Nobody likes it when industries suffer, businesses fail and people lose their jobs. The best we can do as a society is to cushion the fall for individuals as well as create the right conditions for businesses of the future to be supported and created. This is why entrepreneurs and their start-ups are so important: When done correctly, they are solving problems sustainably and in doing so, creating a better future.

So what should you, as an entrepreneur, be doing to give your business the best chance of success during this time and for the new normal that will follow?

The very first thing is to look after yourself. This may sound selfish, but it is the opposite. If you don’t look after yourself, you also won’t be able to look after others around you. Now more than before, you need to eat healthy food, sleep properly, exercise (lose those extra kilos) and stop smoking. You should also strengthen your immune system with vitamins A-E and Zinc. And of course, wash your hands.

Second, the single most important thing you can do now for your business is to make it profitable (if it isn’t), or to keep it profitable. Start-ups usually need funding to grow. In these economic conditions, capital is hard to come by. Investors have many bargains to choose from. 

Banks always react pro-cyclically, which means they tighten their lending standards in tough times (and open the taps in good times). It’s not that there will be no equity or loans available, just that it will be much tougher to get them. Either way, you will be required to demonstrate a clear path to profitability if you absolutely need more funds. Or you will need to become profitable if you cannot get external funding. 

Exactly how you become or remain profitable will differ for each business. A really good summary of all the areas you need to consider that has been provided by prominent venture capital firms can be found here: Best-Practices-for-Founders-in-the-wake-of-COVID-19.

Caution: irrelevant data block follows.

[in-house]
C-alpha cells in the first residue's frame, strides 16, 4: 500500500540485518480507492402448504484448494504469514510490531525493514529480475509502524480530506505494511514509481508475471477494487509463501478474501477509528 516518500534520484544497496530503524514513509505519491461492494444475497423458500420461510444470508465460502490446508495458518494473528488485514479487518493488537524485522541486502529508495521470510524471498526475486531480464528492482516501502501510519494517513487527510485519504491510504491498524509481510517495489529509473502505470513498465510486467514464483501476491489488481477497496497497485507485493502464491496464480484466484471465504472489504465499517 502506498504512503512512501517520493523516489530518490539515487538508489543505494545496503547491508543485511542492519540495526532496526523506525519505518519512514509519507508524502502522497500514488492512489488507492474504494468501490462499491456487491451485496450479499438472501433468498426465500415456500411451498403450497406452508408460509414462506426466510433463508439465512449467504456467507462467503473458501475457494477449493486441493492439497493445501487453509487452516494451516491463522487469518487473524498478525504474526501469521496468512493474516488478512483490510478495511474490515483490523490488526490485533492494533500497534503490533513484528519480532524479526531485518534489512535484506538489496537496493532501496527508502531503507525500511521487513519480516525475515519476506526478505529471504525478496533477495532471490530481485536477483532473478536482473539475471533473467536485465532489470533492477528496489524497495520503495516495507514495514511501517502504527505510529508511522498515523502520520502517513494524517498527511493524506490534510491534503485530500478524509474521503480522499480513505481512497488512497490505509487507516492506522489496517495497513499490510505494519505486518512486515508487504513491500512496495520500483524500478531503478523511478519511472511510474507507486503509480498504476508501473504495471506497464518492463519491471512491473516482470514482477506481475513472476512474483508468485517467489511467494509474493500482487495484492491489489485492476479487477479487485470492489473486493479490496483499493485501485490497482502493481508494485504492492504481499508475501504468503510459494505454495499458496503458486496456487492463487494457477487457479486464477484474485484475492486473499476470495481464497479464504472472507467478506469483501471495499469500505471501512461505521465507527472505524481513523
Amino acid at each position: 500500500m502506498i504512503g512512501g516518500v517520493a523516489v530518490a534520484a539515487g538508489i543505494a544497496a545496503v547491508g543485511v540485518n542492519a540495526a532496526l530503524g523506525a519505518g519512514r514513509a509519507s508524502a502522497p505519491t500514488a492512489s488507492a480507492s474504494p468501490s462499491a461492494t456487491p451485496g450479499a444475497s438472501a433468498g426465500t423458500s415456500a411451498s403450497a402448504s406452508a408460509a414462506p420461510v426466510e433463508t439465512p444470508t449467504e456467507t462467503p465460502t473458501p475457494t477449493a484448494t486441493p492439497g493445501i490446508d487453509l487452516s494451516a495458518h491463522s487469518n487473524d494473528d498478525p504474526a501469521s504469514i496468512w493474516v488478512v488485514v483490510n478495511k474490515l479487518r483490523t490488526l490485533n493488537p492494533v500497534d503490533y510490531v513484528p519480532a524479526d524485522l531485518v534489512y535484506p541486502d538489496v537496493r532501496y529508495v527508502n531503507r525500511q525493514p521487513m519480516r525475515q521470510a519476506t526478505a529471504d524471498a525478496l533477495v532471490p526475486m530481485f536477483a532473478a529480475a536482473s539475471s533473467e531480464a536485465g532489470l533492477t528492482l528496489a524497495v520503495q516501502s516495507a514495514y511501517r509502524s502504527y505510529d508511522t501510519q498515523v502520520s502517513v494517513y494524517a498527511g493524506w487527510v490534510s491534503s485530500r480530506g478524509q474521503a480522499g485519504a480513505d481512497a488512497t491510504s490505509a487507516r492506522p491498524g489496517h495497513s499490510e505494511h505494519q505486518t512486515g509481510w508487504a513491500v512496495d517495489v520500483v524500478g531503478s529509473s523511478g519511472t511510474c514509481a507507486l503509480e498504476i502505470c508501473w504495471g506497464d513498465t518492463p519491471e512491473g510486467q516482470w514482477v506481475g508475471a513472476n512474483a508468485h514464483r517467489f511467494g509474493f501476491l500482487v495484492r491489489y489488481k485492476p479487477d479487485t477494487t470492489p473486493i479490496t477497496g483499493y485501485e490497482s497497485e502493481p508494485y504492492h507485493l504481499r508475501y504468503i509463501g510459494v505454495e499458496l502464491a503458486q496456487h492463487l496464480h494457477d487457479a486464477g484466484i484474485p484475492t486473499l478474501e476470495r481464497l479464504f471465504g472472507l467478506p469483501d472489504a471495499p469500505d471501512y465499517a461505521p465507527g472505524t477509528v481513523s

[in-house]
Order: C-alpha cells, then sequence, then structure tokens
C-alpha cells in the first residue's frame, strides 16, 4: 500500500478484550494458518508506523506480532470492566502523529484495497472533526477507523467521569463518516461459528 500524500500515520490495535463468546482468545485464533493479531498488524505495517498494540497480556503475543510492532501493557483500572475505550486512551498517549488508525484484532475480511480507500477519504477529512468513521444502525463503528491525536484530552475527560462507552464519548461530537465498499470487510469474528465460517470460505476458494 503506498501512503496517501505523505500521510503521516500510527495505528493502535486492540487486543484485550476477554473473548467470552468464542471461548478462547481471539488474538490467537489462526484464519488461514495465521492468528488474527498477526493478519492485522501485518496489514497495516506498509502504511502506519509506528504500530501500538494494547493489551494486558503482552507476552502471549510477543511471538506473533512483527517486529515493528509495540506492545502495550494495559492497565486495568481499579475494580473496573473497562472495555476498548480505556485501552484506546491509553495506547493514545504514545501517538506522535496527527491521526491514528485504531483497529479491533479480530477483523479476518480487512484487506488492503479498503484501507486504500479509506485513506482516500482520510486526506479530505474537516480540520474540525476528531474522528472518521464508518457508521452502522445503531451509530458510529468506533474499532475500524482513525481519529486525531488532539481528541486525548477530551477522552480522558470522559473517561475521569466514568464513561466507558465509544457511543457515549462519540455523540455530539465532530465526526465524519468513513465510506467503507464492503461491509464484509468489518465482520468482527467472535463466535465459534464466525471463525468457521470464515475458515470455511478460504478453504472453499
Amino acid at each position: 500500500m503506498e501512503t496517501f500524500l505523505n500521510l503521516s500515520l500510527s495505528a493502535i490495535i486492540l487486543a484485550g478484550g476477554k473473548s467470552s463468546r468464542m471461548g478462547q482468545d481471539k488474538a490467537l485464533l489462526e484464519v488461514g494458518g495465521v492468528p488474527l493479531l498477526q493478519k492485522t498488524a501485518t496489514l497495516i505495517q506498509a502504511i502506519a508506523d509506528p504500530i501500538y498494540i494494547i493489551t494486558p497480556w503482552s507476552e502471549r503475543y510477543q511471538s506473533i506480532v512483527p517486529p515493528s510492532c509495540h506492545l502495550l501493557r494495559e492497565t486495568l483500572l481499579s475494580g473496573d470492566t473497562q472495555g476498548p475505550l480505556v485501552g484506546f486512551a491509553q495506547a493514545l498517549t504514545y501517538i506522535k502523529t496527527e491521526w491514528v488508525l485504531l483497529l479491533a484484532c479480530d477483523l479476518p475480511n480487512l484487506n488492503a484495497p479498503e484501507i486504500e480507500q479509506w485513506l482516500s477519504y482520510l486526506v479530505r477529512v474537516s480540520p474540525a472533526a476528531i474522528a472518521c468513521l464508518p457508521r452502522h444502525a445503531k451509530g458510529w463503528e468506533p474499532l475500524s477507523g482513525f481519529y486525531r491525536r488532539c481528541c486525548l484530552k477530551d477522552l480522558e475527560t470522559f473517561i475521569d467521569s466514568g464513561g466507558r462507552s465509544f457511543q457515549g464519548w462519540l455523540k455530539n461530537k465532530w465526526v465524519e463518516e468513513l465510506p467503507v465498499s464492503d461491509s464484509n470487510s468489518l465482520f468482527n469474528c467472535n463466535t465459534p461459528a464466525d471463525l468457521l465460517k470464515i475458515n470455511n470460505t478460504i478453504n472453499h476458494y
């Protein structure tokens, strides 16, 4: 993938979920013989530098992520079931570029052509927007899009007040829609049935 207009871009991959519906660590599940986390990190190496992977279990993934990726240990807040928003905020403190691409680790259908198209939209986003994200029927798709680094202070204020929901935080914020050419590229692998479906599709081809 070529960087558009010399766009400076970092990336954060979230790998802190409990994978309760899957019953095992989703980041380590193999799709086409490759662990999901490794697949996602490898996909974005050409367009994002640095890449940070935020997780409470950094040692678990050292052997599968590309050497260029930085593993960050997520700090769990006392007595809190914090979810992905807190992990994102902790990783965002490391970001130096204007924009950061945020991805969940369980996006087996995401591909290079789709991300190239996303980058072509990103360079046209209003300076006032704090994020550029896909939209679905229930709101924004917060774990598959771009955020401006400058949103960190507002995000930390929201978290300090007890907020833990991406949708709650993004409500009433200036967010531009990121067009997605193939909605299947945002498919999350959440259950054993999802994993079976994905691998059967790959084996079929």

Clearly, your business needs to become or remain relevant as the world has changed, not only significantly but also in many ways, forever. My only advice is to start from first principles when evaluating every cost, every product and every employee. Think as if you could start the business again from scratch. Knowing what you know now, what would your ideal cost structure be (probably low and variable); who in your team are the rainmakers (find a way to retain them), what products can be terminated and which new ones are needed, and how can pricing be optimised (probably lower), to cater for these times? 

There’s a great line that is ascribed to many people that dispenses the following wisdom: “Don’t waste a good crisis.” Now is a time to be bold. You can no longer afford to put off those tough decisions that you knew had to be made, but at the time weren’t urgent enough. 

Some of the bold decisions you make will feel counterintuitive. Says winning racer Yves Montand in the 1966 movie Grand Prix: “I’d see an accident and be so weak inside that I wanted to quit – stop the car and walk away. I could hardly make myself go past it. But I’m older now. When I see something really horrible, I put my foot down.” This may be a time to invest in marketing your product more aggressively or employ more staff to handle demand.

The good news is that some and maybe many new businesses will thrive in the new normal. Online enterprises (shopping, banking, stockbroking), and data providers have all received a welcome boost during the lockdown and many of their newly acquired customers will never revert to older, slower, expensive and manual ways. 

Education will never be the same as an entire generation of teachers and learners have now experienced how easy tools like Google Classroom and Snapplify’s digital Textbooks allow one to operate remotely. 

Office workers will waste less time in traffic as meetings are conducted over Zoom or Microsoft Teams. A whole cohort of managers will have learnt to manage the output of professional workers rather than whether they are in their cubicle on time. 

We cannot control what happens to us, but we can always control how we respond to it. Use this time to look after yourself, and then to make your business relevant and profitable. If you can survive the next 18 months, you will emerge stronger than ever. Simple but timeless. BM

Michael Jordaan is founder and CEO of Montegray Capital.